Forced into marrying a man 25 years her senior after he had allegedly raped her, this 23-year-old Tajik woman from Kabul is now in a Greek camp for migrants.
But Lina told the BBC that the abusive husband she ran away from is now following her, threatening to kill her for disobeying him.
Her story was corroborated by volunteers for a Spanish refugee charity.
Lina's husband is one step behind her and her two small children, having reached the Greek island of Lesbos shortly after she was transported to mainland Greece.
"I was raped by this man when I was 16. He has tortured me, abused me and left me without food for days," Lina says by telephone from inside one of the camp's hundreds of white caravan-style blocks, which she shares with her three-year-old son, two-year-old daughter and her mother, who also decided to flee Afghanistan.
The family group left Kabul earlier this year, travelling through Pakistan, Iran, and Turkey before making the perilous sea crossing to Lesbos.
"Now he has found me," Lina says.
"He followed me all the way through Turkey and now he is on Lesbos waiting patiently to reach the mainland and fulfil his promise to kill me. He missed me on the island, otherwise he would have killed me there.
"He knows where I am, which camp I am in."
Iris Sequera, a volunteer at the camp from Barcelona, brought Lina's plight to the attention of a Spanish group which works to have refugees accepted by Spain's authorities.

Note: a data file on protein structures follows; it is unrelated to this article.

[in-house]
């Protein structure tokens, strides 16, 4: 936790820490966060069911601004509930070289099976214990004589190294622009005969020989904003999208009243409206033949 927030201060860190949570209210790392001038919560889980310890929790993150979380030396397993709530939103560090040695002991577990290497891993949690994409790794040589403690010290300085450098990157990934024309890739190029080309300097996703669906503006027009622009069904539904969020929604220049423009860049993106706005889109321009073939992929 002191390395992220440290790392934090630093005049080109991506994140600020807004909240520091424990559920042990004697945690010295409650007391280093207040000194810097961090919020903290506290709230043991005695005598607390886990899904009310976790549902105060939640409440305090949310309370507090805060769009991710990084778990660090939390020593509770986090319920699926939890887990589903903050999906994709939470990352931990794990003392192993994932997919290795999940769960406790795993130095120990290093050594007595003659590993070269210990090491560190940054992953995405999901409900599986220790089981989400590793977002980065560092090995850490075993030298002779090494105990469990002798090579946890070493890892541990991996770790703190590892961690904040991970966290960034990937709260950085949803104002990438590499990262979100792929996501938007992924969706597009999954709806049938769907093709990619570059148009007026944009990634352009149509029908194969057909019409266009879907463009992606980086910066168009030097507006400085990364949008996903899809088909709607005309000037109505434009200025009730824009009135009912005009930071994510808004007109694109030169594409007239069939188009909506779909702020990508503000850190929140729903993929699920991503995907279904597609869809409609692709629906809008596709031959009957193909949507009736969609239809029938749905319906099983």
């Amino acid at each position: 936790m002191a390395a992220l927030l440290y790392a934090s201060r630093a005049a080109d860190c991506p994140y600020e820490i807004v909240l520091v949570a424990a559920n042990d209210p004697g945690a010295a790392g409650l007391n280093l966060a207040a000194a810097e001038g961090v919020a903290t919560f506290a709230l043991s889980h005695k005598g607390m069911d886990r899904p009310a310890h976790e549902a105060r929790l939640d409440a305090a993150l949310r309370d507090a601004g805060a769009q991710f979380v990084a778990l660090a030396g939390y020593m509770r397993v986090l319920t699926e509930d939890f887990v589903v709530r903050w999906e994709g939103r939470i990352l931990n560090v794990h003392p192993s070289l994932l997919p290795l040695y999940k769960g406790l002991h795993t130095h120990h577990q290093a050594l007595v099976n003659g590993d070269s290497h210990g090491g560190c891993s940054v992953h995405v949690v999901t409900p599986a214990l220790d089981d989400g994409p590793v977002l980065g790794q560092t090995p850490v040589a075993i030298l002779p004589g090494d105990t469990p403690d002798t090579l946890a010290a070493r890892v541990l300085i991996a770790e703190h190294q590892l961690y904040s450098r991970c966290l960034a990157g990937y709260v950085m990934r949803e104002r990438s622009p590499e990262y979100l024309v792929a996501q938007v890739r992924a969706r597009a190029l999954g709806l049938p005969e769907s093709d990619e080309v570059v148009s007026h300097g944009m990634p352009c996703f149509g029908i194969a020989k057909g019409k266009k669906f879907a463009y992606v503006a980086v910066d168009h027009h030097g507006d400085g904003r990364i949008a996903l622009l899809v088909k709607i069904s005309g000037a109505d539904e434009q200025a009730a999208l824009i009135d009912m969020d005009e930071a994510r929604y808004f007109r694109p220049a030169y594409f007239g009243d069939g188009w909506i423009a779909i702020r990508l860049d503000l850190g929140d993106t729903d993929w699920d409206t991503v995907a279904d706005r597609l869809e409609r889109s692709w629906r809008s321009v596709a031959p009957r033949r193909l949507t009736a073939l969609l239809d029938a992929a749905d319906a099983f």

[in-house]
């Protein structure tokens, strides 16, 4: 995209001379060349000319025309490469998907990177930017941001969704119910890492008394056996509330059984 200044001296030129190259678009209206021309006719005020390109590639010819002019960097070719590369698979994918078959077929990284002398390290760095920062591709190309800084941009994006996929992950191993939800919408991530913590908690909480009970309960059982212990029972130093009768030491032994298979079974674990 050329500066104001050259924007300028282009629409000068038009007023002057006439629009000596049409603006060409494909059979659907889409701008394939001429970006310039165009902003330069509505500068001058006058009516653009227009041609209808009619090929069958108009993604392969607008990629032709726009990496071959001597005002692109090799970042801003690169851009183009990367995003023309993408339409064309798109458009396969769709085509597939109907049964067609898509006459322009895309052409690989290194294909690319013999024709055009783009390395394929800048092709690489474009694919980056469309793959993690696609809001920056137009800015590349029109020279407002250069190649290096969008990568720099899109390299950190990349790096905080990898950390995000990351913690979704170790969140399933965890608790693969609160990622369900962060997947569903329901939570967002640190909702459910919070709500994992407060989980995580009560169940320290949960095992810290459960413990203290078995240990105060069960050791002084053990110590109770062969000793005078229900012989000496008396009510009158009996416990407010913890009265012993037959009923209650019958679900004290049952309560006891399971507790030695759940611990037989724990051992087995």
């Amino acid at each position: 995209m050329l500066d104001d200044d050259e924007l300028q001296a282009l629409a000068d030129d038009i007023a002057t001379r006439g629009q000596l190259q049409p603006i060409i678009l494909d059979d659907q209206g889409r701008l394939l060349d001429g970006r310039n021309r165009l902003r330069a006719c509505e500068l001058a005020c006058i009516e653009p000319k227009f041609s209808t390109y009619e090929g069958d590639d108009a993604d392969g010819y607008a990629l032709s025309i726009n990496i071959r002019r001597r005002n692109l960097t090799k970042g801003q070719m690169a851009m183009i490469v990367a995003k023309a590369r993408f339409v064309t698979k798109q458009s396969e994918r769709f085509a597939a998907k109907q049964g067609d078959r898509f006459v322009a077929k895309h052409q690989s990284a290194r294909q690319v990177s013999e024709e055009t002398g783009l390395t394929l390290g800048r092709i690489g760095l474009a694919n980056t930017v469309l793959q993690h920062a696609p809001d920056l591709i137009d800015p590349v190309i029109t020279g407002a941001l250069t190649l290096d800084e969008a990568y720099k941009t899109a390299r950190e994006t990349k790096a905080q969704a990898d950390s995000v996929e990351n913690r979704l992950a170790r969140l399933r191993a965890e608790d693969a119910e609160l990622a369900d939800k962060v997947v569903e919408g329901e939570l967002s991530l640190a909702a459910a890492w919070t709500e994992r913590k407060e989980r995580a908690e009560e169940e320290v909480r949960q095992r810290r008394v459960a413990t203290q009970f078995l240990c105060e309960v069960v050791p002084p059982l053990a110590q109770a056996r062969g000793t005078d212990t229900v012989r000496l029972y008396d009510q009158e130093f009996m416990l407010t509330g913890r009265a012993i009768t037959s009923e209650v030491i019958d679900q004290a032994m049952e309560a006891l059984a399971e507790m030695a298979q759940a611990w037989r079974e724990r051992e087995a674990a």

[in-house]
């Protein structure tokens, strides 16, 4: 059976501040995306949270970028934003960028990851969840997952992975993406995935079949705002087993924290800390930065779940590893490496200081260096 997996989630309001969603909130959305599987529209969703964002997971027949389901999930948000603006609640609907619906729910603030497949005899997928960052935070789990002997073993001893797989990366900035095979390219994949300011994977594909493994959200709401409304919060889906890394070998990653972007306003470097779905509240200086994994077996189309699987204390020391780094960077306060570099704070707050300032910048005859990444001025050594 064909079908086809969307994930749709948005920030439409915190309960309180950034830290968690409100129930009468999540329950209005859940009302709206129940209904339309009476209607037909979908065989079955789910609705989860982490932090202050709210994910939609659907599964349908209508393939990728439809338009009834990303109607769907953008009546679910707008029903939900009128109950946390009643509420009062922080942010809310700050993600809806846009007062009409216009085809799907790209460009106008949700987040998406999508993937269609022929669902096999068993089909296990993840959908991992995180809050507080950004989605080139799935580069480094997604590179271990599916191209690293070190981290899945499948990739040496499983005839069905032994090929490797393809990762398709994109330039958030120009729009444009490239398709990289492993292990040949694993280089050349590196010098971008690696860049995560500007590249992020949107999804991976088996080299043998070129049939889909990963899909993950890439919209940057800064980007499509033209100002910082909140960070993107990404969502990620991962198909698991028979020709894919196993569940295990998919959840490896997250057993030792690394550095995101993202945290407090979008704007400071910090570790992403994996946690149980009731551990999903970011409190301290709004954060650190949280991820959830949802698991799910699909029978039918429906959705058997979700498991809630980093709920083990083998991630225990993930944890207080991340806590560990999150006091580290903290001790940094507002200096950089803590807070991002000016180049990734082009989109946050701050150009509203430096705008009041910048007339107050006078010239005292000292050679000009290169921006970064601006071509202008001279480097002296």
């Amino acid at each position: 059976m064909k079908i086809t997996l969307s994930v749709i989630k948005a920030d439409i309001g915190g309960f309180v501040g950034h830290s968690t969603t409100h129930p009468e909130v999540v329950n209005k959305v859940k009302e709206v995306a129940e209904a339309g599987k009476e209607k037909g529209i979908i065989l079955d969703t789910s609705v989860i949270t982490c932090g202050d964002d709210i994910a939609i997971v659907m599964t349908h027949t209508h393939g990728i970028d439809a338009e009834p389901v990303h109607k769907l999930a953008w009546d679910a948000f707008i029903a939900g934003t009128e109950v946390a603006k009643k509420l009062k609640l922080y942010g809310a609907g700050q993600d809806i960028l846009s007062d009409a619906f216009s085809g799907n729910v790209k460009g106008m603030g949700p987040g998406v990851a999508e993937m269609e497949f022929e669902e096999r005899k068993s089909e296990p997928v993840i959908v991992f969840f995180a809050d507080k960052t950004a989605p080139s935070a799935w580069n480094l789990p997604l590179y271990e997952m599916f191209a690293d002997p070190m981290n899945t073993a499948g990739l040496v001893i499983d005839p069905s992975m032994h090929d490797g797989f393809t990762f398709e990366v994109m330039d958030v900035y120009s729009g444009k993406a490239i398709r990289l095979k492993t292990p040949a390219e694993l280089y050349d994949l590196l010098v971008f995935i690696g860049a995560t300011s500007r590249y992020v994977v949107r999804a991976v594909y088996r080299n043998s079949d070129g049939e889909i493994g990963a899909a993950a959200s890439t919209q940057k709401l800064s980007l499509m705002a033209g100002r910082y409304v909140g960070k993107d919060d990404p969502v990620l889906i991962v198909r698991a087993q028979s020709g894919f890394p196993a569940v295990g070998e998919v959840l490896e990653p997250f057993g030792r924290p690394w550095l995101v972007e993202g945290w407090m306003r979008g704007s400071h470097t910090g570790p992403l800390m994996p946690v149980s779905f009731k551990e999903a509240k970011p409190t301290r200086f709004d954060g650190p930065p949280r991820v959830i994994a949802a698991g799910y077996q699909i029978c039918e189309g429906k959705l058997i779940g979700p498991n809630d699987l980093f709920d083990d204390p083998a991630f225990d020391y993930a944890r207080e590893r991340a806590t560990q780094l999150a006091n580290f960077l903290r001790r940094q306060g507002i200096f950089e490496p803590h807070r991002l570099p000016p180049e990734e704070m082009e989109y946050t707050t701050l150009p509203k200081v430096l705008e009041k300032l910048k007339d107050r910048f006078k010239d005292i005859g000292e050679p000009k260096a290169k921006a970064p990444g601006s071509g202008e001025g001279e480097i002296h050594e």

Refugees Welcome in Spain has included her in a list of 22 especially vulnerable cases, but they are still waiting for a decision by the Spanish government.
Meanwhile, Ms Sequera says that Lina's husband has issued threats to the family through Facebook.
"One day someone I didn't know added me as a friend on Facebook and wrote something in Arabic-looking letters. He said he was Lina's husband and asked about her, but I said I knew nothing about it and blocked him," says Ms Sequera.
The young volunteer says that Lina's husband wrote again with a false name saying he knew where his wife and children were because he had applied for family reunification on Lesbos and a charity had given him the information.
"He said he knew the exact caravan she is in," Ms Sequera says. "He also threatened me and said I was a traitor."
Refugees Welcome in Spain says that Lina has been given permission to lock her shelter, something that is generally not allowed on her camp.
But Ms Sequera fears for Lina's life if she is not transferred out of Greece soon.
Madrid's left-wing city council has told the Spanish government that it is happy to take in Lina and has accommodation lined up for her arrival. But it is Spain's interior ministry which decides on immigration and asylum cases.
Spain had resettled 867 asylum seekers up to the end of October, after committing to accept more than 17,000 under European Union agreements.
The government's policy is not to discuss individual asylum cases.
Meanwhile, Lina is stuck in limbo.
"Please help me escape from this hell and have another opportunity in this life. Before I was a young girl with ambition and dreams of being able to study and be independent, but in Afghanistan those rights were denied to me," she says.
"I beg the Spanish people to accept my family. I want a quiet life without violence and my husband. Escaping from him is my salvation."